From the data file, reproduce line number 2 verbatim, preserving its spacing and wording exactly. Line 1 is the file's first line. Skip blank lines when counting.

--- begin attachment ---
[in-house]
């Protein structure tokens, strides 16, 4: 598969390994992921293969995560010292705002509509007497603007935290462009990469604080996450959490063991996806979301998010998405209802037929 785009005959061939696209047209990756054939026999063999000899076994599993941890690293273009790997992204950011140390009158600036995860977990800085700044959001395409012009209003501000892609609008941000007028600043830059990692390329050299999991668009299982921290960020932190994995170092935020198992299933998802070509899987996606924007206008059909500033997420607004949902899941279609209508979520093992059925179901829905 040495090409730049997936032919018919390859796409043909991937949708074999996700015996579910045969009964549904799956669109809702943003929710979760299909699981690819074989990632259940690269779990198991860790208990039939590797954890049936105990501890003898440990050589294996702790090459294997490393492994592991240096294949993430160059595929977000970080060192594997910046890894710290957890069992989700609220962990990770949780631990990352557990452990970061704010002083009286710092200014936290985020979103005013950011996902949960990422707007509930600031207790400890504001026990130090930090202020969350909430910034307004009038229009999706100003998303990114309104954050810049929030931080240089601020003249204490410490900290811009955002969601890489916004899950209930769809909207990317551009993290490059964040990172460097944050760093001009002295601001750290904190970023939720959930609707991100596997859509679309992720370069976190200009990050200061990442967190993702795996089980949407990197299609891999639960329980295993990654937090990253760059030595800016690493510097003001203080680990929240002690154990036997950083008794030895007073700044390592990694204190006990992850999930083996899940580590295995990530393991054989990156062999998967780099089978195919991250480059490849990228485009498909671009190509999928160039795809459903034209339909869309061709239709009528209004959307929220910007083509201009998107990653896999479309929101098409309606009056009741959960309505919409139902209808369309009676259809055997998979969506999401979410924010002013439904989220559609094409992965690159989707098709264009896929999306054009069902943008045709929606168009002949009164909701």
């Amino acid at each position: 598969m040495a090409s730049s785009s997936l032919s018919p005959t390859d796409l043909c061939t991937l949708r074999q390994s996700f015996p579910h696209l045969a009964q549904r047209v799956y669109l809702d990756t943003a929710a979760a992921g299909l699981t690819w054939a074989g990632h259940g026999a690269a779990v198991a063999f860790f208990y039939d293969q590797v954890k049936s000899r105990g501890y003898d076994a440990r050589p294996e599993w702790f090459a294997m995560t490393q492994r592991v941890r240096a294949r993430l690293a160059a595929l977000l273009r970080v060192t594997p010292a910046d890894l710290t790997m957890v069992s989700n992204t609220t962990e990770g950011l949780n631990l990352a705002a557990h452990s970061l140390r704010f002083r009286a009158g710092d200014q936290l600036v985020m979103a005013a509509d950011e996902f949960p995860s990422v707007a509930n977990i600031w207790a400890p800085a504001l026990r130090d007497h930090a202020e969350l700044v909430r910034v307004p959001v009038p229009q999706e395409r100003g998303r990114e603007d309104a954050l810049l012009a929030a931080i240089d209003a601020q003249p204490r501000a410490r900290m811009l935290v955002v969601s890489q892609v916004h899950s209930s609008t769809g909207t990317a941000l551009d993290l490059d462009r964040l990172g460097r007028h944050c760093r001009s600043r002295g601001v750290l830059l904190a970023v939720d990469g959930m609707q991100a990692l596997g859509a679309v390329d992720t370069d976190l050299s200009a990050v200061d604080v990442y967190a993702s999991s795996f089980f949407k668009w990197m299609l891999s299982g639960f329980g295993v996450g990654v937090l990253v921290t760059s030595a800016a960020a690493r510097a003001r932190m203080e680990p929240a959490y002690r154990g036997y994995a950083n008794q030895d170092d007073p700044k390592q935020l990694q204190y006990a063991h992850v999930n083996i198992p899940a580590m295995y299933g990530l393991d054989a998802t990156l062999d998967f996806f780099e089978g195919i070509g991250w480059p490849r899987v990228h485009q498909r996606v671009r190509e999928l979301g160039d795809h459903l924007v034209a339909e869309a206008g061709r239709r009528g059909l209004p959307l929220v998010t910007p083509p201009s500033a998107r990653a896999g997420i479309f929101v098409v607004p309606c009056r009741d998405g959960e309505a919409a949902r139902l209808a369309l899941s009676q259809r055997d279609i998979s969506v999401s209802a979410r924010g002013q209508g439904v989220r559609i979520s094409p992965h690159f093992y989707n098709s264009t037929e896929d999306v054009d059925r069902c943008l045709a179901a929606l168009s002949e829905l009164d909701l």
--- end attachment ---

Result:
């Protein structure tokens, strides 16, 4: 598969390994992921293969995560010292705002509509007497603007935290462009990469604080996450959490063991996806979301998010998405209802037929 785009005959061939696209047209990756054939026999063999000899076994599993941890690293273009790997992204950011140390009158600036995860977990800085700044959001395409012009209003501000892609609008941000007028600043830059990692390329050299999991668009299982921290960020932190994995170092935020198992299933998802070509899987996606924007206008059909500033997420607004949902899941279609209508979520093992059925179901829905 040495090409730049997936032919018919390859796409043909991937949708074999996700015996579910045969009964549904799956669109809702943003929710979760299909699981690819074989990632259940690269779990198991860790208990039939590797954890049936105990501890003898440990050589294996702790090459294997490393492994592991240096294949993430160059595929977000970080060192594997910046890894710290957890069992989700609220962990990770949780631990990352557990452990970061704010002083009286710092200014936290985020979103005013950011996902949960990422707007509930600031207790400890504001026990130090930090202020969350909430910034307004009038229009999706100003998303990114309104954050810049929030931080240089601020003249204490410490900290811009955002969601890489916004899950209930769809909207990317551009993290490059964040990172460097944050760093001009002295601001750290904190970023939720959930609707991100596997859509679309992720370069976190200009990050200061990442967190993702795996089980949407990197299609891999639960329980295993990654937090990253760059030595800016690493510097003001203080680990929240002690154990036997950083008794030895007073700044390592990694204190006990992850999930083996899940580590295995990530393991054989990156062999998967780099089978195919991250480059490849990228485009498909671009190509999928160039795809459903034209339909869309061709239709009528209004959307929220910007083509201009998107990653896999479309929101098409309606009056009741959960309505919409139902209808369309009676259809055997998979969506999401979410924010002013439904989220559609094409992965690159989707098709264009896929999306054009069902943008045709929606168009002949009164909701």